In 1857 there was a “squatters rights” war called the Westside Road War and Harmon Heald, an Ohio entrepreneur was one of the winners and Healdburg was founded.  Harmon Heald was quick to construct a post office and general store in what is now called Downtown Healdsburg. He laid out a town grid and sold lots for $15 each and plotted his town in the Spanish style plaza design.  The plaza still stands today and is host to free concerts, picnics and lively events.  The town flourished with the arrival of the Northwestern Pacific Railway. H plazaH horseH breweryHere are some pics of the plaza and a gorgeous horse sculpture near the entrance of City Hall.  And of course, where do we choose to eat lunch while in Healdsburg in the heart of wine country?  Well, at a brewery, of course!   I’m not sorry, the fish and fries were delicious!H cupcakesOh and the dessert was wonderful too.

As we toured around the amazing wineries of Sonoma and the miles and miles of vineyards, I found many that have been in business for over 100 years!

H vineyards

Here we are attending the wedding in Santa Rosa, just 12 miles from Healdsburg at the Paradise Ridge Winery.  I tell a harrowing story on Facebook about how we got completely lost in the maze of vineyards and if not for a lovely older couple guiding us out, we would never have made the wedding in time.  But in the end,  we did and much fun was had.  H winery wedding

I love learning the history of regions we travel.  I find it so intriguing how towns get started and get their names.  Do you love learning tidbits about places you visit?  Does your town have an unusual history?  Do you drink wine (if so, what’s your fav?)  or are you more a beer or soda kind of person?  I’d love to give away a backlist book and other goodies to one blogger today.  Winner announced over the weekend!  Be sure to check back!

Updated: September 5, 2016 — 6:42 pm

Ortega Adobe

Phyliss Miranda sig line for P&P BluebonnetIn my last blog I wrote about the Mission La Purisima on the Camino Real in California.  I promised to write more about it and some personal things that have happened in the ol’ haunted mission.  Before I publish, what I think is an intriguing finish to my personal story about the La Purisima, I wanted to explore some more places along the King’s Highway that I’ve visited or became intrigued with.Ortega Taco Pix

I’m gonna bet if you make any Tex-Mex or even Mexican dishes you’ve used Ortega brand products.  Here’s my story about Ortega Adobe, Ortega Chili Company, and a mysterious little girl.

Ortega Old Pix use

The picture to the left is one of the middle class adobe homes and also one of the last houses of its type still standing in California.  Built in 1857 by local rancher Emedigio Ortega, he raised nine of his children.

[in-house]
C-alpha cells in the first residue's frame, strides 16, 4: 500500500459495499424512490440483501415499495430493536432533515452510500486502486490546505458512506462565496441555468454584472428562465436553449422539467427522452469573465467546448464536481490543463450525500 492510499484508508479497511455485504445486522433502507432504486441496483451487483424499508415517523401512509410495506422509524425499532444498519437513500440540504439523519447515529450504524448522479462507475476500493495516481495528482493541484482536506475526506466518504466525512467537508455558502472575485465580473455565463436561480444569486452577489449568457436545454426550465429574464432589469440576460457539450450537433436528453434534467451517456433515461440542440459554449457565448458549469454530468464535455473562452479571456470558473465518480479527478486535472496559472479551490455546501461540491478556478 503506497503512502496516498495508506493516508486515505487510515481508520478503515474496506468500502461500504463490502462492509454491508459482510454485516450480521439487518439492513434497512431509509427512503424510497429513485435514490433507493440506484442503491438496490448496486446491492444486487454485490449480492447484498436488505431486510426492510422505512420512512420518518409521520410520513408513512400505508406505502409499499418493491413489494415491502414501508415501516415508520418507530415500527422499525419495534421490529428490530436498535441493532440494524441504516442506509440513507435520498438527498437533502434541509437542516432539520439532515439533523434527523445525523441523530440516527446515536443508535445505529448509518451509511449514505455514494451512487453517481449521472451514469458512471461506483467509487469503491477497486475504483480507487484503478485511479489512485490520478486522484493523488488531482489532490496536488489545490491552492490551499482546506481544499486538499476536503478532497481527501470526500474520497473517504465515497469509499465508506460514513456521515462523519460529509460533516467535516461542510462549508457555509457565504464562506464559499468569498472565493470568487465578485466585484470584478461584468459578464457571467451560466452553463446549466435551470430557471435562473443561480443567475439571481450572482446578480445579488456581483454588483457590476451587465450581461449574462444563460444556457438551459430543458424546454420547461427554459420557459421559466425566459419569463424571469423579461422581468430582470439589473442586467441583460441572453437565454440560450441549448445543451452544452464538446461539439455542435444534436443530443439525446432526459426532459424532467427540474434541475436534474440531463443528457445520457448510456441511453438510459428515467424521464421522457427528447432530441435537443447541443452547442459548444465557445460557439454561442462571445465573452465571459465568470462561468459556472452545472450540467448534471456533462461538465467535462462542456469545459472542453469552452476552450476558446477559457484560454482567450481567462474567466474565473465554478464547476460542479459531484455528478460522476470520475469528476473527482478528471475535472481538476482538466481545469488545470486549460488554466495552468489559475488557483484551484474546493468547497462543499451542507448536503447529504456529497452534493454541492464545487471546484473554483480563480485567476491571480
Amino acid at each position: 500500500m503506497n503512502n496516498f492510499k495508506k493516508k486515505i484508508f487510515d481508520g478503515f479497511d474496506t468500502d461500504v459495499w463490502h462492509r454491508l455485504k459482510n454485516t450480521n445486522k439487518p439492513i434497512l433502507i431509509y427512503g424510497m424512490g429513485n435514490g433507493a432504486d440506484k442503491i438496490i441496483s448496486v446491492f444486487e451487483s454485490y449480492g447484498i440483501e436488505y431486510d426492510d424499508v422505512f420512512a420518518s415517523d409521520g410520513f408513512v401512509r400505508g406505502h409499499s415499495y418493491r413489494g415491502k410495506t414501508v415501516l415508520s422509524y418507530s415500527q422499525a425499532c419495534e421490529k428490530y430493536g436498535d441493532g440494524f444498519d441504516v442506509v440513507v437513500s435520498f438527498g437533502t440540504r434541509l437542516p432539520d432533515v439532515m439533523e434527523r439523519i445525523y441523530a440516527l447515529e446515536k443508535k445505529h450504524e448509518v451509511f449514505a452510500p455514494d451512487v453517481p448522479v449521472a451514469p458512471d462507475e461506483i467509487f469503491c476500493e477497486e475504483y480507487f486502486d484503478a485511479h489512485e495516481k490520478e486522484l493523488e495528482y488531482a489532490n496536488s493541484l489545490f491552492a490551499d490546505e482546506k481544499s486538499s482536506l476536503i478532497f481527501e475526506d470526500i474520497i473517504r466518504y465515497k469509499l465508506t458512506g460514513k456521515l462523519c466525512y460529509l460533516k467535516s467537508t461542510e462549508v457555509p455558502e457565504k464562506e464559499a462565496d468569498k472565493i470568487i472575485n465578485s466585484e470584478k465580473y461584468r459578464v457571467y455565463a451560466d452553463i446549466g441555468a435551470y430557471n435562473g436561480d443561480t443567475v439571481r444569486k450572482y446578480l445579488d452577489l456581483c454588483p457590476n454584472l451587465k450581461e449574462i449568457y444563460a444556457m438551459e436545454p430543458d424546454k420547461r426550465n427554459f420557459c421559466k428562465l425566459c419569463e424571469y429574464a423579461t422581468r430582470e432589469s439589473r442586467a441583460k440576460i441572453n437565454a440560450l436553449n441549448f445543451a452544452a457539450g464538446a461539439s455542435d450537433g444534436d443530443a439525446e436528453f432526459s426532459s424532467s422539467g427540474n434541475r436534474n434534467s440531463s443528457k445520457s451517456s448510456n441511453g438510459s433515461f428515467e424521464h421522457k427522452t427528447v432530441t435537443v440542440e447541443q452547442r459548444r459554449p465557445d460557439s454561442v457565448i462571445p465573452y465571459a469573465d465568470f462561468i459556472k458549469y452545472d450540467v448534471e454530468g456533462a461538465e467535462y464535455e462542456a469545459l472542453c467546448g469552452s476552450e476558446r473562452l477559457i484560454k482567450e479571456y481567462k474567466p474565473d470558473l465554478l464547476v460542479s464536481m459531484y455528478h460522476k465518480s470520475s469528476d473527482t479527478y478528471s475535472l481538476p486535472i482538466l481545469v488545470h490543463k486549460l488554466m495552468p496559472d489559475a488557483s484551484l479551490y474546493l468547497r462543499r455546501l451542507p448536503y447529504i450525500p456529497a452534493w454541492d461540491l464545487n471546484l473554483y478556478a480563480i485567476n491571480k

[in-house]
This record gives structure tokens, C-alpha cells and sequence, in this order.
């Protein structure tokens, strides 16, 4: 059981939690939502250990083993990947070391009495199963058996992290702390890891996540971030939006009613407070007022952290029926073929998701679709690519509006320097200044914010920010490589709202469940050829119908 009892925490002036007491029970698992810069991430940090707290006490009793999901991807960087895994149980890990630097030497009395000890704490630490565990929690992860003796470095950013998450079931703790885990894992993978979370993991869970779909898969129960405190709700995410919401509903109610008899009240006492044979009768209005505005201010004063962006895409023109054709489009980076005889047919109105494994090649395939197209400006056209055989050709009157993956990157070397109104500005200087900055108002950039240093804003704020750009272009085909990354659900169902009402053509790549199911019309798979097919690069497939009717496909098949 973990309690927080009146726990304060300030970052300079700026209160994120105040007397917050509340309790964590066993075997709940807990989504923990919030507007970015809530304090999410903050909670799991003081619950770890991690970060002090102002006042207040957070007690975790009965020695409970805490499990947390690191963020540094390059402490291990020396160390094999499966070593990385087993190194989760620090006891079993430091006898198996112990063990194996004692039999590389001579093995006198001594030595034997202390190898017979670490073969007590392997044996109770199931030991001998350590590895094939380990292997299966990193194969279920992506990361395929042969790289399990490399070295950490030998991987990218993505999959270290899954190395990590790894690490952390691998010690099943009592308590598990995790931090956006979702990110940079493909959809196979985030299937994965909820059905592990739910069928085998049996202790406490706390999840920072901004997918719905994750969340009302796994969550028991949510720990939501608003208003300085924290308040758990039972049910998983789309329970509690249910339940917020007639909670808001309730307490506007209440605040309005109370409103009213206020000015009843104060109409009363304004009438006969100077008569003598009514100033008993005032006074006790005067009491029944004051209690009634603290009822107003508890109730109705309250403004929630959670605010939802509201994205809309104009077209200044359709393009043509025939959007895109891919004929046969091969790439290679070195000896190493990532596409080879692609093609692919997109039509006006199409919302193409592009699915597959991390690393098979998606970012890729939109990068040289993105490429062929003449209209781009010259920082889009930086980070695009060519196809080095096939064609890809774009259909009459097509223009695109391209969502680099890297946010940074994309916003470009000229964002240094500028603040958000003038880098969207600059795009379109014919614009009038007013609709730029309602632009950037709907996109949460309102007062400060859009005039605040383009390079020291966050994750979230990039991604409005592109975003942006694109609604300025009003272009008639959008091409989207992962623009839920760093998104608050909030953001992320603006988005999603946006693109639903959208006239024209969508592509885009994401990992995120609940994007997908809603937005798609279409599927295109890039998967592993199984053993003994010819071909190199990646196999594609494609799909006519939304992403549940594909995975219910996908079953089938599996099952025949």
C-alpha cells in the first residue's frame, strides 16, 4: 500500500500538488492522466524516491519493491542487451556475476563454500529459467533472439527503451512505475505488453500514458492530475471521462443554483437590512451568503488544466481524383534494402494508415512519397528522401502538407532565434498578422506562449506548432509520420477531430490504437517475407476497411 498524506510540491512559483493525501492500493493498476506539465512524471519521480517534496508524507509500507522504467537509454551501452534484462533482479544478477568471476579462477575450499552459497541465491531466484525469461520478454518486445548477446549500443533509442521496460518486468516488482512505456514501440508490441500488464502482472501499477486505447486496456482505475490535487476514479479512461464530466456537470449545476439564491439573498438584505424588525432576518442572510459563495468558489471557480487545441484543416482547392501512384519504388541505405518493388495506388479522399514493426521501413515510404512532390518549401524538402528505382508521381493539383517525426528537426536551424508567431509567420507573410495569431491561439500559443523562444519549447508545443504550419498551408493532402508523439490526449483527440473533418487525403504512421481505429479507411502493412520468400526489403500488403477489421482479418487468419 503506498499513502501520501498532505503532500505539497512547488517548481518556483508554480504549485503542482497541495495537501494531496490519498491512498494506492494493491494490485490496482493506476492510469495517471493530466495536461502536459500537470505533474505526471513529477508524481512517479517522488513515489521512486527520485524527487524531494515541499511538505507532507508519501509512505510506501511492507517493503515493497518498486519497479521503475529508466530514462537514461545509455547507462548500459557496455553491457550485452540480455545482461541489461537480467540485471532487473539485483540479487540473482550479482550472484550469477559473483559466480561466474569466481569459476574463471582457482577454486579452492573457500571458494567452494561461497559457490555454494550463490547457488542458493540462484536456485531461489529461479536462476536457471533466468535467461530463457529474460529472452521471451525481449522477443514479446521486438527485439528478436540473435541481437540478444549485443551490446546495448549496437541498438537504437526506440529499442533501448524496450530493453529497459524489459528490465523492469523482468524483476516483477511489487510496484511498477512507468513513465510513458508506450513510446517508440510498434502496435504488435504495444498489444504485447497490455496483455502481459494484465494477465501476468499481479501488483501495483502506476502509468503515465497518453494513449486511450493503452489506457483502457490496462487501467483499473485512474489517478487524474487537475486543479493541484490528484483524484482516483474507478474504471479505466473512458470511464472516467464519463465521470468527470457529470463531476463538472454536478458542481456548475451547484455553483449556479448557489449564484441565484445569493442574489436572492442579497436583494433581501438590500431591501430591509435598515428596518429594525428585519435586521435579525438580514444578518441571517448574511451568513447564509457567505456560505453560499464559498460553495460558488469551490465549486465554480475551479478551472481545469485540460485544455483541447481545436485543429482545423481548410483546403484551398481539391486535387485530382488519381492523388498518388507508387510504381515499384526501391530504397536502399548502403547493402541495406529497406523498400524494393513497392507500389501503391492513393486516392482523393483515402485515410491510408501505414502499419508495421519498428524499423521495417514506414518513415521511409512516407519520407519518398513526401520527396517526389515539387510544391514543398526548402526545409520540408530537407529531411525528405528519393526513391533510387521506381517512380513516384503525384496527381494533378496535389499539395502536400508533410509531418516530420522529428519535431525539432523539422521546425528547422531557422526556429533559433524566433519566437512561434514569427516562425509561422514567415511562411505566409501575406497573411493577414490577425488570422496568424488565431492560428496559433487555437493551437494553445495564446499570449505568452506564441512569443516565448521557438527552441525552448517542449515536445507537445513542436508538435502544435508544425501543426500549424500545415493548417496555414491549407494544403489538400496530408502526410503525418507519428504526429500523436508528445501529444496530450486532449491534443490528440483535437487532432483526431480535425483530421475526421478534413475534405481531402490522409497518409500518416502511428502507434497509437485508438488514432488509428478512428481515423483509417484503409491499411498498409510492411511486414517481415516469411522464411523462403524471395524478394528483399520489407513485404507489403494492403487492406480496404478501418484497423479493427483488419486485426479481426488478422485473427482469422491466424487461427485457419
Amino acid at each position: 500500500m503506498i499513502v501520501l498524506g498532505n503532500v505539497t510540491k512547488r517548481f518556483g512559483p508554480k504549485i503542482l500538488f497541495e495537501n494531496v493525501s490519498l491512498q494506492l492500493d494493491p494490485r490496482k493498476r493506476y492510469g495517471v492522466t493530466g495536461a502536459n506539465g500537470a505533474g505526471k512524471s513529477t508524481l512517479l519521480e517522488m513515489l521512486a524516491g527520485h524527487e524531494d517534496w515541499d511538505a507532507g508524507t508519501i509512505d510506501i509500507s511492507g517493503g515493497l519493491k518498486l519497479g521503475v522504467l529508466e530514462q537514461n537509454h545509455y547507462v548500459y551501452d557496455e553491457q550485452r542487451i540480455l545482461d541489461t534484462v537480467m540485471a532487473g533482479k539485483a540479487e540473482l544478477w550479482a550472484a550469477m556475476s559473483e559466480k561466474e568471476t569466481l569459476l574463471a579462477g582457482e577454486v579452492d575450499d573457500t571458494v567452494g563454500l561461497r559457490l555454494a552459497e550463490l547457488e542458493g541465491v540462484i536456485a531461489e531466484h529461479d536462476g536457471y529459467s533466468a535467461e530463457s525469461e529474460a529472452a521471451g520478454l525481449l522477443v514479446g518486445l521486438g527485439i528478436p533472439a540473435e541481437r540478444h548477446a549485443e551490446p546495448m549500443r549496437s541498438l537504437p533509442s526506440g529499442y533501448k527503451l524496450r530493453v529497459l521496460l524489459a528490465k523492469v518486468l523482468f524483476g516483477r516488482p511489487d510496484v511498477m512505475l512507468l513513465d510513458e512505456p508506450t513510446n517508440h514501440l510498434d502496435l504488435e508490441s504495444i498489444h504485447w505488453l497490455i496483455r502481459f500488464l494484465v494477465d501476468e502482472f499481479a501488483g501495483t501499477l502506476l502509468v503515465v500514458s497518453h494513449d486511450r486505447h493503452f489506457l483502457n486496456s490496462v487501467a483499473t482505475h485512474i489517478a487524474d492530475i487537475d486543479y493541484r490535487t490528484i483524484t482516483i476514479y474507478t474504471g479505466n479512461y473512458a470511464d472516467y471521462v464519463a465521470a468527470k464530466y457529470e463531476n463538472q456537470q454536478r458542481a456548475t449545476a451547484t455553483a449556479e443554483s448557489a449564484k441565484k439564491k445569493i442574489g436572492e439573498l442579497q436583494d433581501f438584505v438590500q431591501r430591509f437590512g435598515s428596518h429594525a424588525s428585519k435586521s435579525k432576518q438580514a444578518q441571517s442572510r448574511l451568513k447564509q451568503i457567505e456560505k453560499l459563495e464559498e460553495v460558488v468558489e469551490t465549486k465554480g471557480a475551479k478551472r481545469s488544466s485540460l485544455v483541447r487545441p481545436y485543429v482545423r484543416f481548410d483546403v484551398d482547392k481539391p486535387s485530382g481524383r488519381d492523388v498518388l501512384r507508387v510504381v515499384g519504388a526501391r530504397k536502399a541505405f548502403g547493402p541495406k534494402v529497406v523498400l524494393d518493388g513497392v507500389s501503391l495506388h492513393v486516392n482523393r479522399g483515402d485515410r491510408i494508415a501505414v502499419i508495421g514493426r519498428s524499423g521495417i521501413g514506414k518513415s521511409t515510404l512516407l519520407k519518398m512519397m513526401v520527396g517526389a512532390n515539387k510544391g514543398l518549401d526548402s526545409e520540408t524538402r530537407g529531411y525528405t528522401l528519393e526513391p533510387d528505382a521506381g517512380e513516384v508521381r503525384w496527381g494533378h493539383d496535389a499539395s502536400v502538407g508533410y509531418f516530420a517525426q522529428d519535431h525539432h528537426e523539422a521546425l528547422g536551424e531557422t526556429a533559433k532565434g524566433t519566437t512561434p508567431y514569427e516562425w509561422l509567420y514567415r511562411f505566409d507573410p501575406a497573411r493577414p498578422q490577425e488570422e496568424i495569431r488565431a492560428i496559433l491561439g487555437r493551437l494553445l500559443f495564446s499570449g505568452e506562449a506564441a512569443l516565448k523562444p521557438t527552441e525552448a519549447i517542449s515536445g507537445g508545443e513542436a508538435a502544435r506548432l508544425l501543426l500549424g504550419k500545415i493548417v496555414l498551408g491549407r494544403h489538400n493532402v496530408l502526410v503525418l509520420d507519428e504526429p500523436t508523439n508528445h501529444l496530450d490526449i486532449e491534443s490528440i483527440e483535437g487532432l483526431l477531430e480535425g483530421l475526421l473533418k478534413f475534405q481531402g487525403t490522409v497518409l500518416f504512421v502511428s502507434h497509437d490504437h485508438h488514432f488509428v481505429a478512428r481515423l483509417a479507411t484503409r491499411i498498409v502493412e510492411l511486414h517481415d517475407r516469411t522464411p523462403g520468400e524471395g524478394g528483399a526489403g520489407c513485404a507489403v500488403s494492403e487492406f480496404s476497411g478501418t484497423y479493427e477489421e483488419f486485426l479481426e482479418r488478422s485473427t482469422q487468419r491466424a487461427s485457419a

In 1897, one of his sons began the Ortega Chili Company that exists today.  Obviously, the international company has outgrown the small three room house.

The building has been used as a Mexican restaurant, a Chinese laundry, a pottery shop, an employment agency, a VFW hall, a speakeasy, the Ventura police state, and lastly, a boy’s and girl’s club.  In the 1960’s it became an historic museum.  The tiles on the roof were purchasedOrtega Old Pix from the Old Mission San Buenaventura after the earthquake of 1857.

Now for the more interesting part of this mission, as I promised.

Supernatural events have become a part of the adobe museum’s crew’s jobs. Staff have caught a glimpse of a man with a derby hat standing on the porch. A visitor who believes she has a psychic gift saw a ghostly little girl in the house standing in the doorway. She had a dark shawl over her head. The house also has a very cold spot in the largest of the rooms where some have heard voices! The story of soft music emanating from a phantom guitar remind us of the history and many different lives that have passed through this house and of some spirits that may have chosen to stick around.

The Ortega Adobe isn’t a mission but I found its story very interesting.  I love going to California and this year, as many of you all know, I spent over two months in central California in order to celebrate graduation and birthdays for my grandchildren.  I’m eager to write more about my adventures.

Earlier this month when I wrote about the Mission La Pursima, which you haven’t heard the last of, I received a lot of wonderful comments on missions, so I’ll ask you the same question … please share with us any of your experiences on missions, the Camino Real, and ghosts.

The Troubled Texan GoodTo one lucky reader who comments, I’ll give you a choice of one of my eBook’s, including any anthology I’m in or one of my short stories. I’m looking forward to reading all of your comments.

Updated: August 29, 2016 — 6:53 pm

Welcome Guest: Jaime Jo Wright

jaime-wright-media-12 (2)Dwelling in the past is something I love to do. Especially, when it involves ghost towns, gold, rivers, and hardy heroes. When I wrote my latest novella, “Gold Haven Heiress” from The California Gold Rush Romance Collection, it was very intriguing to find that ghost towns existed in the 1850’s! After towns were tapped out of gold, miners would pack up and hit the road for the next big hit and the buildings were left behind as memories of a bustling time filled with hopes of prosperity.